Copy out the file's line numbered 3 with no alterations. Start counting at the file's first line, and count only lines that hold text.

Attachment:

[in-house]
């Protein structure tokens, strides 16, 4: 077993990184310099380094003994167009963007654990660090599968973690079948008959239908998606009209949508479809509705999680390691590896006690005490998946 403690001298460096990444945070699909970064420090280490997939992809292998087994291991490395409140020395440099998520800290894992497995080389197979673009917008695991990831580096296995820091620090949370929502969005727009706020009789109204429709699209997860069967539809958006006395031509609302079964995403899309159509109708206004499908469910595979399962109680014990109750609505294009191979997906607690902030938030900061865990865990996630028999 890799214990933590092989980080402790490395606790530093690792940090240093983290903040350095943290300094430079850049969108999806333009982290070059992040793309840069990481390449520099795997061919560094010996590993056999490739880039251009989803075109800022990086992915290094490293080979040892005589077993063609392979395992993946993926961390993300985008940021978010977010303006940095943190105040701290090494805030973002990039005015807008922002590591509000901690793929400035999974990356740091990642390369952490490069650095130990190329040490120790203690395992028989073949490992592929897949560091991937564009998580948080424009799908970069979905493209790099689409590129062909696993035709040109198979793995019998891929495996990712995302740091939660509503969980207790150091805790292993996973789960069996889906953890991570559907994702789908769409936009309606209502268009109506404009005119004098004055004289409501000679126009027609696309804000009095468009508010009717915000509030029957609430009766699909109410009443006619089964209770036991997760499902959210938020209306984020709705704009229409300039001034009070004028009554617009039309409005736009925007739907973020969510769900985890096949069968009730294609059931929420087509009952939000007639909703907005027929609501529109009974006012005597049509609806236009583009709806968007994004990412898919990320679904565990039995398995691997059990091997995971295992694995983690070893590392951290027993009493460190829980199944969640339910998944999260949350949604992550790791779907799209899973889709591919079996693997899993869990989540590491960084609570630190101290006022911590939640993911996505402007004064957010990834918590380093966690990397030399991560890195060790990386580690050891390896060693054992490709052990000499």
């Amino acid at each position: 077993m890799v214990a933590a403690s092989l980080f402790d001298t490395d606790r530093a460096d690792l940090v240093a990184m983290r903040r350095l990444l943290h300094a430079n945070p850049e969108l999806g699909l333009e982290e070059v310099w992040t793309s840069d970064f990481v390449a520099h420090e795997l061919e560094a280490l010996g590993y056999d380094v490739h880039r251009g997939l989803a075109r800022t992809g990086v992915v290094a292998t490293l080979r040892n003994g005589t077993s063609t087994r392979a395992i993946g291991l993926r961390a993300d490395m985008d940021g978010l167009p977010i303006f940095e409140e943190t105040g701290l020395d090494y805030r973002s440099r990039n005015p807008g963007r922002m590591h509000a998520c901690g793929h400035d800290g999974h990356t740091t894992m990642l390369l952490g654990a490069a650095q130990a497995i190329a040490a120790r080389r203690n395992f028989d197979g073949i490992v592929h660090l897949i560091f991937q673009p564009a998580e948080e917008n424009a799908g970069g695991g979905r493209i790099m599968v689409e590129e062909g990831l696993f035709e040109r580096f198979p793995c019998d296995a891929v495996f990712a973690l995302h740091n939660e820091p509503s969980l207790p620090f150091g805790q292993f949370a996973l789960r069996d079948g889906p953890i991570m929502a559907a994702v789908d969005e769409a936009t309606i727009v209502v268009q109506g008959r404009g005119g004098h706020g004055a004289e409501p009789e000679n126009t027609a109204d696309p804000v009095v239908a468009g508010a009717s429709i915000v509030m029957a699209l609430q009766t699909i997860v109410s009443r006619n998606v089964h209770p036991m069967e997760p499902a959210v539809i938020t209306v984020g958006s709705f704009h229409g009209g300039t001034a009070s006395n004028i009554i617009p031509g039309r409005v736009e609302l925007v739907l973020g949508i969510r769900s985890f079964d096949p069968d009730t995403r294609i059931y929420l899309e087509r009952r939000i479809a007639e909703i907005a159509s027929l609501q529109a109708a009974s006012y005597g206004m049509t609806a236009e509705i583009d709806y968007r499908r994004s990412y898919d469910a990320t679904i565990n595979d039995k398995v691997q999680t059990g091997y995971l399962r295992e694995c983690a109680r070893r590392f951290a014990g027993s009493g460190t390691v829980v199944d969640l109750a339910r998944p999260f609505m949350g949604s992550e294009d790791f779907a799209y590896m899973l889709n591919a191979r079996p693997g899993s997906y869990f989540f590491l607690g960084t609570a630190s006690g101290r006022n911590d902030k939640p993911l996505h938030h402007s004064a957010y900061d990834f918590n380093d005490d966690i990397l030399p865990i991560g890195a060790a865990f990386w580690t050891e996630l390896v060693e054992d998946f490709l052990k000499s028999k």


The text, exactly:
């Amino acid at each position: 077993m890799v214990a933590a403690s092989l980080f402790d001298t490395d606790r530093a460096d690792l940090v240093a990184m983290r903040r350095l990444l943290h300094a430079n945070p850049e969108l999806g699909l333009e982290e070059v310099w992040t793309s840069d970064f990481v390449a520099h420090e795997l061919e560094a280490l010996g590993y056999d380094v490739h880039r251009g997939l989803a075109r800022t992809g990086v992915v290094a292998t490293l080979r040892n003994g005589t077993s063609t087994r392979a395992i993946g291991l993926r961390a993300d490395m985008d940021g978010l167009p977010i303006f940095e409140e943190t105040g701290l020395d090494y805030r973002s440099r990039n005015p807008g963007r922002m590591h509000a998520c901690g793929h400035d800290g999974h990356t740091t894992m990642l390369l952490g654990a490069a650095q130990a497995i190329a040490a120790r080389r203690n395992f028989d197979g073949i490992v592929h660090l897949i560091f991937q673009p564009a998580e948080e917008n424009a799908g970069g695991g979905r493209i790099m599968v689409e590129e062909g990831l696993f035709e040109r580096f198979p793995c019998d296995a891929v495996f990712a973690l995302h740091n939660e820091p509503s969980l207790p620090f150091g805790q292993f949370a996973l789960r069996d079948g889906p953890i991570m929502a559907a994702v789908d969005e769409a936009t309606i727009v209502v268009q109506g008959r404009g005119g004098h706020g004055a004289e409501p009789e000679n126009t027609a109204d696309p804000v009095v239908a468009g508010a009717s429709i915000v509030m029957a699209l609430q009766t699909i997860v109410s009443r006619n998606v089964h209770p036991m069967e997760p499902a959210v539809i938020t209306v984020g958006s709705f704009h229409g009209g300039t001034a009070s006395n004028i009554i617009p031509g039309r409005v736009e609302l925007v739907l973020g949508i969510r769900s985890f079964d096949p069968d009730t995403r294609i059931y929420l899309e087509r009952r939000i479809a007639e909703i907005a159509s027929l609501q529109a109708a009974s006012y005597g206004m049509t609806a236009e509705i583009d709806y968007r499908r994004s990412y898919d469910a990320t679904i565990n595979d039995k398995v691997q999680t059990g091997y995971l399962r295992e694995c983690a109680r070893r590392f951290a014990g027993s009493g460190t390691v829980v199944d969640l109750a339910r998944p999260f609505m949350g949604s992550e294009d790791f779907a799209y590896m899973l889709n591919a191979r079996p693997g899993s997906y869990f989540f590491l607690g960084t609570a630190s006690g101290r006022n911590d902030k939640p993911l996505h938030h402007s004064a957010y900061d990834f918590n380093d005490d966690i990397l030399p865990i991560g890195a060790a865990f990386w580690t050891e996630l390896v060693e054992d998946f490709l052990k000499s028999k």